Risk factors for lone atrial fibrillation

BARCELONA, SPAIN. While much research is being done to find new, improved methods of treating atrial fibrillation (AF), very little research is done to determine the causes of the AF epidemic. Hopefully, work undertaken at the University of Barcelona will help reverse the balance. The Spanish researchers determined height, physical activity level, and left atrial size in a group of 107 lone atrial fibrillation (LAF) patients and compared their results to those in a group of age- and sex-matched healthy individuals without AF. In their discussion, the researchers make the following statements of particular interest:

  • “The rise (in atrial fibrillation cases) is not due exclusively to population aging or to the higher prevalence of obesity.”

  • “The prevalence of LAF ranges from around 2-10% in the AF population and may reach 30% in patients seeking medical attention.”

  • “LAF was defined as AF in the absence of any identifiable cause of the arrhythmia.”

  • “Atrial fibrillation was considered of ‘vagal’ origin when it occurred at least 80% of times during sleep and/or in post-prandial situation and ‘adrenergic’ when it occurred at least 80% of the time during high physical exertion and/or in situations of stress. The remaining patients were classified as suffering ‘random’ AF.”

The researchers measured the height, weight, and left atrial size of each study participant and also had all participants complete a validated questionnaire to determine their accumulated lifetime physical activity. Physical activity was classified into four levels – sedentary, light, moderate, and heavy. Light activities included standing and slow walking; moderate included activities that increased heart rate slightly and perhaps resulted in light perspiration, but which did not result in exhaustion; heavy activities included vigorous exercise that significantly increased heart rate. The accumulated lifetime hours of all occupational and exercise/sports activities for each level were calculated for each participant, taking into account their duration and frequency.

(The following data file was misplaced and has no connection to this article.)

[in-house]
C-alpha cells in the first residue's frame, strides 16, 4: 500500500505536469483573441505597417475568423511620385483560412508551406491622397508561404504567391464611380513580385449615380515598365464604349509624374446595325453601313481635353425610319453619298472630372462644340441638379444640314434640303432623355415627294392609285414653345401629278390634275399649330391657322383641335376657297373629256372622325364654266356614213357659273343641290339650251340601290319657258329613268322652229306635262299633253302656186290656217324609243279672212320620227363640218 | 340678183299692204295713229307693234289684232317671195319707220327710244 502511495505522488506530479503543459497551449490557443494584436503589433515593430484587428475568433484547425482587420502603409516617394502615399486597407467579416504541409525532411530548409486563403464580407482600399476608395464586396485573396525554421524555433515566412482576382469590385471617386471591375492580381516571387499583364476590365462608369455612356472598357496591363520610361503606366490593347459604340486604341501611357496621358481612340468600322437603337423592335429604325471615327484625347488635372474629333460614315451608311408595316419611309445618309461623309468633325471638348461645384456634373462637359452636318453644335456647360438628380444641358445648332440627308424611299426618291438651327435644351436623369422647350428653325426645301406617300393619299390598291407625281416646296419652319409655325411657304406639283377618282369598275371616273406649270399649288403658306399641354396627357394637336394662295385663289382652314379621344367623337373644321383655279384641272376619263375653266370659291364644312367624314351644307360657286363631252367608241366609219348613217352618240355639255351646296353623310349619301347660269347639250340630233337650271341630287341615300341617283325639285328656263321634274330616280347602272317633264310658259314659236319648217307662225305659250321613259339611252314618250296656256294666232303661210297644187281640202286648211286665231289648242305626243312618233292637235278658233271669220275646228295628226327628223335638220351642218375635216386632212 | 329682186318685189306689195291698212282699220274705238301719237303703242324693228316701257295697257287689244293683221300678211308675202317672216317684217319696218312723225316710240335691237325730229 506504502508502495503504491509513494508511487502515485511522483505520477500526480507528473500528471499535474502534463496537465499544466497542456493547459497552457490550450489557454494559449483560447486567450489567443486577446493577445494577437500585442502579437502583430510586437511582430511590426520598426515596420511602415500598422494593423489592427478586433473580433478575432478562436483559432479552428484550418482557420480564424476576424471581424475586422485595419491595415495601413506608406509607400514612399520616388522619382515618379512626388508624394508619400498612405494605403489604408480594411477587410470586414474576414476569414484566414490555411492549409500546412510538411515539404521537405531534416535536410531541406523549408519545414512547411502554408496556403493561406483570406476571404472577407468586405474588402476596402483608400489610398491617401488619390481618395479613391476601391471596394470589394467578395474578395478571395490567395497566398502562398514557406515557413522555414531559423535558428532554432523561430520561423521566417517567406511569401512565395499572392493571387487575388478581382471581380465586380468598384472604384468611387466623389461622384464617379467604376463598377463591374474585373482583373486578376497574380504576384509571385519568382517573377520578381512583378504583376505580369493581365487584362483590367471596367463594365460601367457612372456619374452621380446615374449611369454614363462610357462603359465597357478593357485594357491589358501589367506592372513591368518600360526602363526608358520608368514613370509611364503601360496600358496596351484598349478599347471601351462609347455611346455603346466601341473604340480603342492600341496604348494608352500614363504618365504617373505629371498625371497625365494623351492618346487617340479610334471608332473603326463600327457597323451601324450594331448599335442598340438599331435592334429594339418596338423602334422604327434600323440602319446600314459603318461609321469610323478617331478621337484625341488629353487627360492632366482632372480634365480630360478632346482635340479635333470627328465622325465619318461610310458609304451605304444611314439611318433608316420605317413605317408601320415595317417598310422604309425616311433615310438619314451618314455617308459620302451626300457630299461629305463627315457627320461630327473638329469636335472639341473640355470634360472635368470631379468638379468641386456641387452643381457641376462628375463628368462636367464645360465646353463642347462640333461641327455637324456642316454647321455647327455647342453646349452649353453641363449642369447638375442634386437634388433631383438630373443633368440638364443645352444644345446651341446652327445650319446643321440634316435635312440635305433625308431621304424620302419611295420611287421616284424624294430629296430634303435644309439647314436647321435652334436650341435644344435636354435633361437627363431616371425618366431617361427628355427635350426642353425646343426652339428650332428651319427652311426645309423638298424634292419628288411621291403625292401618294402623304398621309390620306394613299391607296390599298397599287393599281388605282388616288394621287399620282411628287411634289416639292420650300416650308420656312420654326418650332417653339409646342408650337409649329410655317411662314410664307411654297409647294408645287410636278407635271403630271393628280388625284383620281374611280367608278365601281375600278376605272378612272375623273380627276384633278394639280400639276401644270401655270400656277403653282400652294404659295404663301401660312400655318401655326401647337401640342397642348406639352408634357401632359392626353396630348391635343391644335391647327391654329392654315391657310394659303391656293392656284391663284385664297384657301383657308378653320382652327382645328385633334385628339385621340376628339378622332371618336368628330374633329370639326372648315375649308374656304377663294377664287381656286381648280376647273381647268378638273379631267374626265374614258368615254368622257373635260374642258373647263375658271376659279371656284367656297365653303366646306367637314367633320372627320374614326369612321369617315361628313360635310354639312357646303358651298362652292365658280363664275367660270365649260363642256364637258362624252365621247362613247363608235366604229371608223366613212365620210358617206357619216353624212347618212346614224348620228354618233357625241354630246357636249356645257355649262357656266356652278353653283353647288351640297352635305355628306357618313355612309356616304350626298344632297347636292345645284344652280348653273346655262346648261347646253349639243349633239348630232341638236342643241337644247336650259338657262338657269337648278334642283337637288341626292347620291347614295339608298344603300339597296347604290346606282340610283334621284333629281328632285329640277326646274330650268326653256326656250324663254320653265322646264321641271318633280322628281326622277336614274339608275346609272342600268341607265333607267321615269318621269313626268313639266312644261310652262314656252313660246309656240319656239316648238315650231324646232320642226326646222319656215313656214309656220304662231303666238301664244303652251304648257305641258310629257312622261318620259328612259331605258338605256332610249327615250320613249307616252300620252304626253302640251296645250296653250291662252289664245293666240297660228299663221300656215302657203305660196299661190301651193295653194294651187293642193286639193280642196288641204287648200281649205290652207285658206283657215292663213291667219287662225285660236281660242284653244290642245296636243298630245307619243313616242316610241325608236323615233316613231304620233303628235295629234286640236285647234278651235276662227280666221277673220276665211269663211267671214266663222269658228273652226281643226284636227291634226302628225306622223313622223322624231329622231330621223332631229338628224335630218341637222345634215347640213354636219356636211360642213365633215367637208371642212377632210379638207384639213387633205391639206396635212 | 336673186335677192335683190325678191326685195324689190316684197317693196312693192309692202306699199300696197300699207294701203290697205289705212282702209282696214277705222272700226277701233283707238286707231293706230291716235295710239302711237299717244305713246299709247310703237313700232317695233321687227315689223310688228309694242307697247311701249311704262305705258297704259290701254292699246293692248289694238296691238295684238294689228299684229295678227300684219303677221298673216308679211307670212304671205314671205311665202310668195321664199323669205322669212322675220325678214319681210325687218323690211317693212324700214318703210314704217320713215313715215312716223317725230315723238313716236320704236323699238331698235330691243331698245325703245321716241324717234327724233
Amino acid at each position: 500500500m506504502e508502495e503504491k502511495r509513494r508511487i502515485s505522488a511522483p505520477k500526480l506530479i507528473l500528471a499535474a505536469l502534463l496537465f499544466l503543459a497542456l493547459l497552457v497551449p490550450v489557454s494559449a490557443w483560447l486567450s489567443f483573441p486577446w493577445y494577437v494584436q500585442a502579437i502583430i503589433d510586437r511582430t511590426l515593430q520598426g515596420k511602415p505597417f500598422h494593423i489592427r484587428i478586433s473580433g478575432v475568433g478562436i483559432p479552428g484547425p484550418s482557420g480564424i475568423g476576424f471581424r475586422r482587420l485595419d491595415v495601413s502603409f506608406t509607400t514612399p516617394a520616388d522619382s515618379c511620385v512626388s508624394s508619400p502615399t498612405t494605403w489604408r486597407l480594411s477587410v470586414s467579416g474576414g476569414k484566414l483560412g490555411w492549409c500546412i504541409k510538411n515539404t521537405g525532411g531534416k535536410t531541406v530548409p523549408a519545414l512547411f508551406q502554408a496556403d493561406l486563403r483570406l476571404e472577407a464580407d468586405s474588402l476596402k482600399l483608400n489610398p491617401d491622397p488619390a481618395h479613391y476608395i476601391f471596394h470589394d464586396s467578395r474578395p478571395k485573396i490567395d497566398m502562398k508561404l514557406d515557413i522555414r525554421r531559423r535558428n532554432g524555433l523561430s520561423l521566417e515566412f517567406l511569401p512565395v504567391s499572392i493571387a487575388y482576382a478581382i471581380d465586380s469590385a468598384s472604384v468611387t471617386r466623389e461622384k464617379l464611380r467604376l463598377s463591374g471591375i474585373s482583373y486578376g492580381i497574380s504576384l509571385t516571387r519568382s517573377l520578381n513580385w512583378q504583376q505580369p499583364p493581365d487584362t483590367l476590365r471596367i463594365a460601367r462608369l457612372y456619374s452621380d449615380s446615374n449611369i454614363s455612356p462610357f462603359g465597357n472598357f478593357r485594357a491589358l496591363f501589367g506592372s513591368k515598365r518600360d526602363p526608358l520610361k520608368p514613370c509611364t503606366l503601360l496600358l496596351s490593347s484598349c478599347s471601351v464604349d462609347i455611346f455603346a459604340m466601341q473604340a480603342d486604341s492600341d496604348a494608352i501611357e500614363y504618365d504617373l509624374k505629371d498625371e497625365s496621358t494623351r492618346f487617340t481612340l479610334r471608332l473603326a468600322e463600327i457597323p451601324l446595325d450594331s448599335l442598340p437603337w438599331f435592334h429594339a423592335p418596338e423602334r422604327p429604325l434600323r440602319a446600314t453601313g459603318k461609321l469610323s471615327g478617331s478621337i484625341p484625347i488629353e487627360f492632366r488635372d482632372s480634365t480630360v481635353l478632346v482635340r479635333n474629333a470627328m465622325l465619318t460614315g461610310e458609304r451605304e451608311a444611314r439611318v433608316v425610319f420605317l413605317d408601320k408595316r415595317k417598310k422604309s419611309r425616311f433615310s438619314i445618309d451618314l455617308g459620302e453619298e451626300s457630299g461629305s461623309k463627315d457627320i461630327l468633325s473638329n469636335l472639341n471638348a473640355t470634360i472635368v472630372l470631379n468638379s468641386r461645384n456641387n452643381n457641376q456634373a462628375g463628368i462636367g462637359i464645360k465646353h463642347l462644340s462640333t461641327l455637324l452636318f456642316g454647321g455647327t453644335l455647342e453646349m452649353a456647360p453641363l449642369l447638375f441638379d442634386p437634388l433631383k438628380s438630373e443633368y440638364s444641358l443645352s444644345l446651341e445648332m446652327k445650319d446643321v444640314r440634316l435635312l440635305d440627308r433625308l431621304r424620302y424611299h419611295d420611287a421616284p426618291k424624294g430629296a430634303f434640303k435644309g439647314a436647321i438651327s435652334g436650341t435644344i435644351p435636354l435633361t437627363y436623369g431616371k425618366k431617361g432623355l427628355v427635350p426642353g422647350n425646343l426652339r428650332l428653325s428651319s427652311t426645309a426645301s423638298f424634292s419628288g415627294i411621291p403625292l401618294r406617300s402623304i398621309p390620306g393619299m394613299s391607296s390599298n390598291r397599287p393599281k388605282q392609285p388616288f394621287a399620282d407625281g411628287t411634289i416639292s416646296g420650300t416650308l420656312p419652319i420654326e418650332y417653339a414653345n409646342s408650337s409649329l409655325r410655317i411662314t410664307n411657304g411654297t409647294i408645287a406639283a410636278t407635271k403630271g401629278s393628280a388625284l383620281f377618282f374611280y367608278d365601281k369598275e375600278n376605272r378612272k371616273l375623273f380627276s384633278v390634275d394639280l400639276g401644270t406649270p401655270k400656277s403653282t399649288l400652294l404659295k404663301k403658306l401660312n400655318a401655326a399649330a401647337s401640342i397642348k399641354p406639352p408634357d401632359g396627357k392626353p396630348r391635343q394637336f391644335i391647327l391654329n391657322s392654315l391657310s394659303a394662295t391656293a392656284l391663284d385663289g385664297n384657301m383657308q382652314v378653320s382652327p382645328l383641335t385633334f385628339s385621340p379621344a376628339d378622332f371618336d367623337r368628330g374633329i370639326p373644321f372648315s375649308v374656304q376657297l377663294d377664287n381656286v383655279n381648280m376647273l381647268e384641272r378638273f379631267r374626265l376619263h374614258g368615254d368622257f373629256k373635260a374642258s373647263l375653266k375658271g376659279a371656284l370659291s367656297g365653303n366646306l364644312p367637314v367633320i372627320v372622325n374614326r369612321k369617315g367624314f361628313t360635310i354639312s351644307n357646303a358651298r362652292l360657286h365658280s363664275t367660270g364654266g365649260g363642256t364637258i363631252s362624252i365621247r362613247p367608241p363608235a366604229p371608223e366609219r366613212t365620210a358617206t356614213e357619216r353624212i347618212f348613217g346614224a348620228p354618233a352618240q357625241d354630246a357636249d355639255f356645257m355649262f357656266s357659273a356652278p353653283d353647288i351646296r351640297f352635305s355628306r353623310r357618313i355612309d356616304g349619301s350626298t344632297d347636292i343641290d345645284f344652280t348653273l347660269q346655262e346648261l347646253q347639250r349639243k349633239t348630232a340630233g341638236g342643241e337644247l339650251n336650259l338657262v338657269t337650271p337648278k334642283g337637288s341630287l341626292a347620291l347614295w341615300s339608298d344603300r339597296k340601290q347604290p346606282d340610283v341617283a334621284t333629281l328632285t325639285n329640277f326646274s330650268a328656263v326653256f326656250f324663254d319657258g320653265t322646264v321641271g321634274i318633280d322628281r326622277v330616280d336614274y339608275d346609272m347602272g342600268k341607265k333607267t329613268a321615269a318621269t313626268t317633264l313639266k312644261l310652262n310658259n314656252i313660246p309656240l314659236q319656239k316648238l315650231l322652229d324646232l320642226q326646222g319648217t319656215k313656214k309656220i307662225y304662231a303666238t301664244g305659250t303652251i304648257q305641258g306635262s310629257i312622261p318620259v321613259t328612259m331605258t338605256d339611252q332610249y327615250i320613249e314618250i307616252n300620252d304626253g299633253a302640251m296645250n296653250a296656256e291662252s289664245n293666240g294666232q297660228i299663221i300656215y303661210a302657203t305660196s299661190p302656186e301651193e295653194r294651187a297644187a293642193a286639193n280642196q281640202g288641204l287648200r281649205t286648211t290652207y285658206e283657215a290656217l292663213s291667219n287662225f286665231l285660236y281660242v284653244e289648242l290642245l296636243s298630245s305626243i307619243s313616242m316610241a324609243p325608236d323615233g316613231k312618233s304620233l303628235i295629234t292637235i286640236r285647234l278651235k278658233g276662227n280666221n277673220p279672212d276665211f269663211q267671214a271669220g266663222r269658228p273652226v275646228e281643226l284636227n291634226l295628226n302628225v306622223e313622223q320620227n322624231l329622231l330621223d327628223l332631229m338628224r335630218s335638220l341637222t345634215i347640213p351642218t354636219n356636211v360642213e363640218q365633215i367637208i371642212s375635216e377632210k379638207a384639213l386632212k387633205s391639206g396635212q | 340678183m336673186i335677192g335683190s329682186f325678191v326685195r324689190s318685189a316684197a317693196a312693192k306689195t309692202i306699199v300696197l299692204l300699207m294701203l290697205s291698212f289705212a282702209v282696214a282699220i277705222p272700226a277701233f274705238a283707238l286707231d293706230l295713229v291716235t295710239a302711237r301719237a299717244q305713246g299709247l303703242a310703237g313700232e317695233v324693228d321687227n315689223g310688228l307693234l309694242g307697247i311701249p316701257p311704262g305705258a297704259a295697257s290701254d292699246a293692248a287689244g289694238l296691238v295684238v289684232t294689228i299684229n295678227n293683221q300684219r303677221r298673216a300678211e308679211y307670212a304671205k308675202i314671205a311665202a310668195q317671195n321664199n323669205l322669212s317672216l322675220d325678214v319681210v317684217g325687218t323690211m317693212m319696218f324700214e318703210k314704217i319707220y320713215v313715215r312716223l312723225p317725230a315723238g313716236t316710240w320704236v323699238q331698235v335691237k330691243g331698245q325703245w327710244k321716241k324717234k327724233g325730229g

Forty-three percent of the LAF patients were admitted to the emergency department with a first episode of AF, while the remaining 57% had experienced previous episodes. Average age at admission was 48 years (NOTE: Our survey of 625 afibbers recorded an average age of 48 years at diagnosis). The majority (69%) of the participants were male and most (70%) had vagal AF.

The researchers observed a strong correlation between height and LAF prevalence with taller individuals (average height of 186 cm) being up to 17 times more likely to experience LAF than shorter individuals (average height of 160 cm). NOTE: Our first LAF survey in 2001 found an average height of 183 cm among male afibbers. PC’s later survey (LAFS-11) found an average height of male afibbers of 181 cm as compared to a population mean of 175 cm. Thus, the correlation between height and LAF risk is well established and is likely associated with the larger atrial size accompanying tallness.

A larger left atrium (left atrial anteroposterior diameter) was associated with a 40% increased risk of LAF. The most striking finding was the association between LAF risk and accumulated moderate and heavy physical activity. Those with a lifetime accumulated moderate plus heavy physical activity of more than 9300 hours had 15 times the prevalence of LAF than did those with less than 2100 hours accumulated. More than 564 hours of accumulated heavy, vigorous physical activity was associated with a 7 times increased prevalence of LAF.

The researchers speculate that the negative effects of moderate and particularly vigorous physical activity may be related to the chronic volume and pressure overload caused by the increased activity. They conclude, “The fact that physical activity is a risk factor for AF does not argue against exercise as a way of preventing coronary artery disease. It only offers a word of caution suggesting that the benefits obtained by physical activity, if excessively intense and over a great many hours, may be counteracted by the risk of AF.”

Mont, L, et al. Physical activity, height, and left atrial size are independent risk factors for lone atrial fibrillation in middle-aged healthy individuals. Europace, Vol. 10, 2008, pp. 15-20